You can see the 2 rattles on the end of the tail.
A friend of mine in AZ used to call these "buttons". Rattle snakes in AZ are easier to ID from a distance as they have "coon tails", black with white rings around the end of their tails, except of course for the deadlier Mohave snakes. I am glad that the chicken got this snake, as the smaller the snake, the more venom it injects, since it does not know how to control it yet.

We took a road trip to Byers Colorado to pick up our two new Katahdin hair sheep. The trip was uneventful, and everyone is settled in at our place, once they figured out that the dogs were not going to eat them. They are quiet, except for feeding time, and not pushy like the goats are. The girls are Dido and Marble, guess which one is Marble?
They are only 4 months old, so still have some growing to do to reach their full size. I am glad that we were able to obtain the sisters, as they are very attached to each other, and do everything in unison.
They shed their coat in the spring,their hair feels coarse, not spinning quality, it is hard to describe actually. Nice to have an animal that is relatively maintenance free. Of course they do need occasional hoof trimming, and deworming if needed. You will also notice that they have long tails. The difference between goats and sheep, other than chromosome wise, is that sheep hold their tails down, and goats always have their tails up, unless they aren't feeling well. Sometimes it is hard to tell the two apart, if you don't have experience with livestock.

When I moved here last year, I signed up for two quilt classes. One was a stashbuster, using up fabrics in my stash, finishing unfinished projects, etc. Here is a quilt that I started in Arizona, and am just now finishing. It is a bee and flower quilt, with a black background, something that is out of character for me. But this quilt turned out quiet stunning, the black with the primary colors.
It will be perfect hung on the wall of a certain little someones bedroom.
My other class was a sampler block of the month quilt. We just got the final instructions of how to finish this quilt last Saturday, so hope to show you that one, but probably not soon.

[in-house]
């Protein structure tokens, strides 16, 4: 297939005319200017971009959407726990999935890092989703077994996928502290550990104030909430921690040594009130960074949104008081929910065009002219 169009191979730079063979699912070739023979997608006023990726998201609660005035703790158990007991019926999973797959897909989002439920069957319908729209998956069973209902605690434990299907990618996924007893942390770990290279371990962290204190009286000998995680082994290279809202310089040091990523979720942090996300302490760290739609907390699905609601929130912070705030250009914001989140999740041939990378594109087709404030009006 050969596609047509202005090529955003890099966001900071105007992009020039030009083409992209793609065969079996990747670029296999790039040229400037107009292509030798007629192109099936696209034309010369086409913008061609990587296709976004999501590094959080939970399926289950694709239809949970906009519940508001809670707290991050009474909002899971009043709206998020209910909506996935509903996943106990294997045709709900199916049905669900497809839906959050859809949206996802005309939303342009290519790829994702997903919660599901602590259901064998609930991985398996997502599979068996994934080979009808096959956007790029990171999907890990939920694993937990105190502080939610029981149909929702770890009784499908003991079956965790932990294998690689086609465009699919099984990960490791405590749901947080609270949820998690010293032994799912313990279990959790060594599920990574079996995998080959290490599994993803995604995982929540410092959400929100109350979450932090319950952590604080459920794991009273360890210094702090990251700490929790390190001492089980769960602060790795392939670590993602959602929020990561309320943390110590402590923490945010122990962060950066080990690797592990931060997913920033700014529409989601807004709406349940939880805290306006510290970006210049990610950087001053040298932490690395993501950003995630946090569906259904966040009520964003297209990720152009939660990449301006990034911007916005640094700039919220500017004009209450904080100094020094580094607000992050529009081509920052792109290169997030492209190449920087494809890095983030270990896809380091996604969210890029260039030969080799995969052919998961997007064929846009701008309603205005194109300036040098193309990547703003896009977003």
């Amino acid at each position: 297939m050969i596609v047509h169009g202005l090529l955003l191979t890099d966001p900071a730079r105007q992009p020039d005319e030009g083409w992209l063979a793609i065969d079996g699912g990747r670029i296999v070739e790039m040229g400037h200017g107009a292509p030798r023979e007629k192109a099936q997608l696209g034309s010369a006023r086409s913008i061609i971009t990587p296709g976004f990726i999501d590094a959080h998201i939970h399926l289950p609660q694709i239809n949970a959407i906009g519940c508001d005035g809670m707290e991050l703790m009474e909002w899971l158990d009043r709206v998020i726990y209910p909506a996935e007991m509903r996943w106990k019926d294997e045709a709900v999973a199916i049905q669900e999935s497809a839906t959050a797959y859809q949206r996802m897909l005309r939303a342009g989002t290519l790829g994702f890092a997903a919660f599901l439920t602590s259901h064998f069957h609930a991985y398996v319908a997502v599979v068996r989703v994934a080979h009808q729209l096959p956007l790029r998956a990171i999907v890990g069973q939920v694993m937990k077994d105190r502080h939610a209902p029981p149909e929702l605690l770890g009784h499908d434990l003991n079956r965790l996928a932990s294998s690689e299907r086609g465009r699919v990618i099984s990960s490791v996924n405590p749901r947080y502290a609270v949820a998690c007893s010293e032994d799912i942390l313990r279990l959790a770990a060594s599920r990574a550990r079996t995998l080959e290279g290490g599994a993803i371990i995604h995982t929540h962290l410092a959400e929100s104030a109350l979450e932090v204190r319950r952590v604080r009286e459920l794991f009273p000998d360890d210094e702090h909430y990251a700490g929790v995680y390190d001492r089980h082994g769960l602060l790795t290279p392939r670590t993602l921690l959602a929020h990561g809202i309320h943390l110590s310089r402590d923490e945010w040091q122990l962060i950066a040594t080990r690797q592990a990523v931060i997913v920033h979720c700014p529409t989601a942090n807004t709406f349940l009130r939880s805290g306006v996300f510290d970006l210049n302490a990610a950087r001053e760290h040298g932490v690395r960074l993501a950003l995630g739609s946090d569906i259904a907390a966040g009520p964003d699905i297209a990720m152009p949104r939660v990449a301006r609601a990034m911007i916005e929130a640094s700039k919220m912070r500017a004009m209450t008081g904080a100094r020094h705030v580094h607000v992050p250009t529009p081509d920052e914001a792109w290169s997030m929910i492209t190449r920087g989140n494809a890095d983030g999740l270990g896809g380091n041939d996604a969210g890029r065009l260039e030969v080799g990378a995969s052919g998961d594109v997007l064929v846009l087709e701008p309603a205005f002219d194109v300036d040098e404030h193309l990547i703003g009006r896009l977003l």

My first hand knit sweater is coming along, I have the torso all finished, and half of one arm. Of course I ran out of dyed yarn, so had to try and match the shades, not to successful on that one.

As fall harvest wanes, there is still much to do outside. I have feeders to fix so animals don't get exposed to wind and rain when feeding, shelters to ready for the arrival of the winds and snows. Of course, weather and joints cooperating. My goals for this winter after keeping warm are a few more quilting classes and to get my looms up and weaving.
More later...............

Thursday, October 7, 2010

Anterior Uveitis, Turkeys, Elk Festival


Of the eye. Inflammation of the iris and ciliary body. Causes are infections, trauma, organophosphate poisoning. I rule out trauma in my alpacas case, since it affected both eyes to some degree. And I don't think that she had any kind of brain injury.
Yep, Sara Lee has it. It was very rapid onset starting in the left eye, which turned all blue, and she was totally blind in that eye, and then it started in the right eye. The vet said that he has never seen this in alpacas, but has seen it in horses, and it is called "moon eye". The treatment that we started was IV steroids, SQ antibiotic, along with steroid eye drops and antibiotic eye ointment ever 2, yes, every 2 hours. I did this for 4 days, before I saw any improvement. Now a 8 days later, there is blueness in the top 10 percent of each eye. I have titrated down on the frequency of eye meds and will keep an eye on here. Hopefully this will not return. She has her vision in each eye now, so I am happy about that. Camelids are very sensitive to steroid use, but I opted to have an alpaca that can see, not a blind one. The vet also commented that the good thing about "moon eyes" is that it is not painful. I was relieved about that, but boy did she look like something out of a horror film for the first 4 days. This is the normal eye color of an alpaca, and Sara Lees eyes look like this now.